Saturday, August 24th
Today we left the Walmart car park and headed the 8 km to the US border. We arrived at the border and told us that there was a waiting time of one hour, 3 ½ hours later we were on the American side of the border along with all of the traffic that is a symbol of civilisation.

The American customs are not quite as vigorous as New Zealand agricultural customs are, here there was just the limit of citrus fruit and one or two other minor items which were all confiscated, we had to give them the keys and they wandered through checking the motorhome by themselves and came away with a plastic bag full of Mandarins and things.

Our destination for the next few days was Yakima to visit with Ken Whitmire and we decided to take a roundabout route going through the Northern Cascade National Park and we had counted on staying overnight in one of the four camping sites that we had passed in this large Park, but they all had the full of signs on them so when we saw an old road that had been bypassed we pulled in there for the night and just hoped the traffic noise would be not that loud.

We are starting to get into the climate were a air-conditioner on the motor would make a noticeable difference in travelling so we try to finish our travels before the heat of the day.

Sunday August 24th
We left our camping spot and carried on through the forest all the time climbing uphill with the river beside us, at one point the river was totally dry and then a little bit further on we found the reason with a large dam built across the Gorge and a large lake in behind and this was repeated several times.

When one forest finished another one started so most of the day we were driving through forest with magnificent mountains in front of us and either side, the highest pass was 1669 m high.

We stopped off at of view point of Washington pass, a viewpoint on the top of a High cliff where we could see the road that we are going to be taking down to the bottom of the Valley winding its way through the valley probably over 10 km. Then it was onto the road that we had just viewed and it was time to put the motorhome into second gear and slowly wind our way down the road through the Gorge with incredible rock formations and forests.

We all of a sudden came out of the mountains at Winthrop and found ourselves in an old-fashioned western town with modern cars parked everywhere. Motorhomes were relegated to the outside of the town to a small parking area but it made an interesting walk through the town before we were on our way to Twisp where we were warned to give way to fire engines and sent on a large detour which took us past what they called a fire camp, a camp that was the centre of the firefighting the had been going on, I presumably the last few days – weeks, we are obviously right at the end of the whole affair and drove through probably 40 to 50 km of burned forests and scrub, most of the houses survived with only one that we saw totally burnt.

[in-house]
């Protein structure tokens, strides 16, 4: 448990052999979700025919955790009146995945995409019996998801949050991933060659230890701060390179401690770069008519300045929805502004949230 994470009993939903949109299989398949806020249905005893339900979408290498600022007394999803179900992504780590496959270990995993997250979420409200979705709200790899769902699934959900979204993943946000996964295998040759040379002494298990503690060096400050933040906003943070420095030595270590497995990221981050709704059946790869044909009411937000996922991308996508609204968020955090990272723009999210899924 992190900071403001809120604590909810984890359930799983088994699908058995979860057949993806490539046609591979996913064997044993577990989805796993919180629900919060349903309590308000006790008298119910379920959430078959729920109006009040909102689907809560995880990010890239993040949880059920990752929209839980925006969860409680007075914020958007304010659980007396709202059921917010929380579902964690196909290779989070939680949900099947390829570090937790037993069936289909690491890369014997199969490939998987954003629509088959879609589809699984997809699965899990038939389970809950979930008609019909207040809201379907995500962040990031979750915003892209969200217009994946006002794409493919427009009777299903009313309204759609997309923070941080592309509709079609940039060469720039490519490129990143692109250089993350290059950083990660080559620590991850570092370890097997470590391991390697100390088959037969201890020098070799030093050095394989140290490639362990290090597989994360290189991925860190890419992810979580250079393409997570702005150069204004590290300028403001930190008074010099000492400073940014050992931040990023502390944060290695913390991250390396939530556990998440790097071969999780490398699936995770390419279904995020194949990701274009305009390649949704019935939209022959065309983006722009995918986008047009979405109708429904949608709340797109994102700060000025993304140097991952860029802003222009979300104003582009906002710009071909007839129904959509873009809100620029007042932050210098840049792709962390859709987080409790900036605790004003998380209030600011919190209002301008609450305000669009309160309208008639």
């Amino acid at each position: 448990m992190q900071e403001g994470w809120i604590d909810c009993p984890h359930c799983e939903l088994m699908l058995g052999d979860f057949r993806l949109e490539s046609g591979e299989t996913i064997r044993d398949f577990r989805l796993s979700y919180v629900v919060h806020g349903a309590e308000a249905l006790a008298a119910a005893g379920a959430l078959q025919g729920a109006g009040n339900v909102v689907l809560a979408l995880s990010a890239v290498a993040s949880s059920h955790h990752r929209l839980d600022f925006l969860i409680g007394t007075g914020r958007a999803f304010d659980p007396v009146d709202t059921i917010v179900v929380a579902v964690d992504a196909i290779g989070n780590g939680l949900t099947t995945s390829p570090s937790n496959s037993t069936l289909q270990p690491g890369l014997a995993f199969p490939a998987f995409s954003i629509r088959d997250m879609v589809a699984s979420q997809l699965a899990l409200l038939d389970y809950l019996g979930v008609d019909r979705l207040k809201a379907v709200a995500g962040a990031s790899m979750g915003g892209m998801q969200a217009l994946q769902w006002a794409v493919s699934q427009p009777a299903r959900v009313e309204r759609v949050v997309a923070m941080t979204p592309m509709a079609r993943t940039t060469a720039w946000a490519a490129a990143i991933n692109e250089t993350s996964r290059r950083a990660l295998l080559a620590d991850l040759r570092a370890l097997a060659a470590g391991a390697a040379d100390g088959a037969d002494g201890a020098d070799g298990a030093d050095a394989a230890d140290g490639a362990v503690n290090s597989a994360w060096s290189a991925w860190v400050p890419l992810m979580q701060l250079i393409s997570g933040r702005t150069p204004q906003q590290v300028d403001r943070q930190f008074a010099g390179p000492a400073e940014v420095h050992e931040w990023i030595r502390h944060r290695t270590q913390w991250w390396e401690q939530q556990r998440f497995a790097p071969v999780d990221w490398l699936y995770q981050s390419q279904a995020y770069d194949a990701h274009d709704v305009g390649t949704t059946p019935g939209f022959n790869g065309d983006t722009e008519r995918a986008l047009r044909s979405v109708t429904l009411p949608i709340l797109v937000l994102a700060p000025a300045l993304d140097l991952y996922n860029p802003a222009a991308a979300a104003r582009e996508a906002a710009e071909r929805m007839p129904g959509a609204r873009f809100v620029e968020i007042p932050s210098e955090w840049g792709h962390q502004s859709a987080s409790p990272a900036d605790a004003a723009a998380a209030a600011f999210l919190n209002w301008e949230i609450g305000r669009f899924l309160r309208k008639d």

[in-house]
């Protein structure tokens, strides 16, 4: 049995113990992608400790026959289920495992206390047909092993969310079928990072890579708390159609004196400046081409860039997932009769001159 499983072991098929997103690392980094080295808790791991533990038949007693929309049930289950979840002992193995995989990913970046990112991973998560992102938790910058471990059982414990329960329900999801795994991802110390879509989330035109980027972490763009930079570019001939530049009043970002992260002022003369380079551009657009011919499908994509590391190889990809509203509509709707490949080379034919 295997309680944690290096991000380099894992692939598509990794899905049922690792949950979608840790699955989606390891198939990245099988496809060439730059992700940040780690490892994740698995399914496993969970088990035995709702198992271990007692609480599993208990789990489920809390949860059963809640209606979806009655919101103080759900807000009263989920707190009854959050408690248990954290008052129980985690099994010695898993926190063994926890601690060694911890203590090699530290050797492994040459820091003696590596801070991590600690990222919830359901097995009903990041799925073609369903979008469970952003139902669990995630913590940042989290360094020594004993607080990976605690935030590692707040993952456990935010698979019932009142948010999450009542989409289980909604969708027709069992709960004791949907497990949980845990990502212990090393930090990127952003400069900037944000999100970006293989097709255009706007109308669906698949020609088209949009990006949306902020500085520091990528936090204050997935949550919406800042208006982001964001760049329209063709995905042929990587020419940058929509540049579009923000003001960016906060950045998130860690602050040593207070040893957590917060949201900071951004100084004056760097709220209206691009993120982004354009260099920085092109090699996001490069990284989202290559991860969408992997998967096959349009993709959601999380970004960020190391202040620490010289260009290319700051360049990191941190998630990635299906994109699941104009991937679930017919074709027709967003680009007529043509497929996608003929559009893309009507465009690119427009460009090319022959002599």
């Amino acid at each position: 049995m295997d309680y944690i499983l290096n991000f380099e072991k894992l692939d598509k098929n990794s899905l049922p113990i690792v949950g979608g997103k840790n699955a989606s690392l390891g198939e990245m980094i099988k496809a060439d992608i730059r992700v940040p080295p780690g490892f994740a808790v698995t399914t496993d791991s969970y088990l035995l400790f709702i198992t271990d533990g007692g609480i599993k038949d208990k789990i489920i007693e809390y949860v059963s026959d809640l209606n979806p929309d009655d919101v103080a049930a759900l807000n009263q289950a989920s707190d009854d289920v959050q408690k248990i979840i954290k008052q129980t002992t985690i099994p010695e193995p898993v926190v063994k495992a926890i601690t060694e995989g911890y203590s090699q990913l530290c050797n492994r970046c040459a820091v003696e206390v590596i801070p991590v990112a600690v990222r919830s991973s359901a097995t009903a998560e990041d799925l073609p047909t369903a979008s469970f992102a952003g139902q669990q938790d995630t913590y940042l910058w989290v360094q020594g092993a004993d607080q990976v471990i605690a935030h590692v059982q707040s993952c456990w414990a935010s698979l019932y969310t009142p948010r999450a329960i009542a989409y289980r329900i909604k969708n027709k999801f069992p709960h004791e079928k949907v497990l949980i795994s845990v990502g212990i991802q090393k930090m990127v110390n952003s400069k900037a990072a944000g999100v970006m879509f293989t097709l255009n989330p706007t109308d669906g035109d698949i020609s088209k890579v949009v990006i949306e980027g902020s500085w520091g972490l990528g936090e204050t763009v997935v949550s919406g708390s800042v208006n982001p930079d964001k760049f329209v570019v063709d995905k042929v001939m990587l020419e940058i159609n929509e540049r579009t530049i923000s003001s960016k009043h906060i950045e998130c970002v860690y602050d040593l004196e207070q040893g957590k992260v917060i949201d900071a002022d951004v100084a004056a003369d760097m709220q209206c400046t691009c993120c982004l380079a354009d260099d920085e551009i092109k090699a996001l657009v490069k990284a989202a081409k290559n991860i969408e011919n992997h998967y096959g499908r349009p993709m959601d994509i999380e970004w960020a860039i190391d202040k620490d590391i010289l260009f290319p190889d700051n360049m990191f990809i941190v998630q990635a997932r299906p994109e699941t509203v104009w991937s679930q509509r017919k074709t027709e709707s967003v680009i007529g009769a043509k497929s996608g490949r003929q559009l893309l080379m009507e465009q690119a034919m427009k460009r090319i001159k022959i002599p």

We stopped for the night on the side of a small lake just outside the town of Pateros

Monday, August 25th
Just before we left our peaceful parking area beside the lake, we saw four small deer come out of the bush towards the road posing for a quick photograph before they disappeared back into the bush, once those photographs taken we got on the road and drove on through the countryside with burned forests either side of the road, a little bit further on we saw two houses that had been raised by the fire and then we went round the corner of the bluff and found that the fire had been contained not reaching this side.

A little bit further on a red jeep was heading towards us and as it flew past we saw the words on the door “New Zealand Fire service” that alone told us how bad the fires were if firefighters had to fly in from New Zealand to help put out the blaze.




to top right....

By this time were driving through orchards of apple trees and we were told that the main crop in this area are apples and hops, and they claim that 81% of the world’s hops grown in this area.

We then turned onto the freeway heading towards Yakima that took us through an area they can only be described as desert, very dry desert, and it would not take much for the hillsides to be aflame with fire.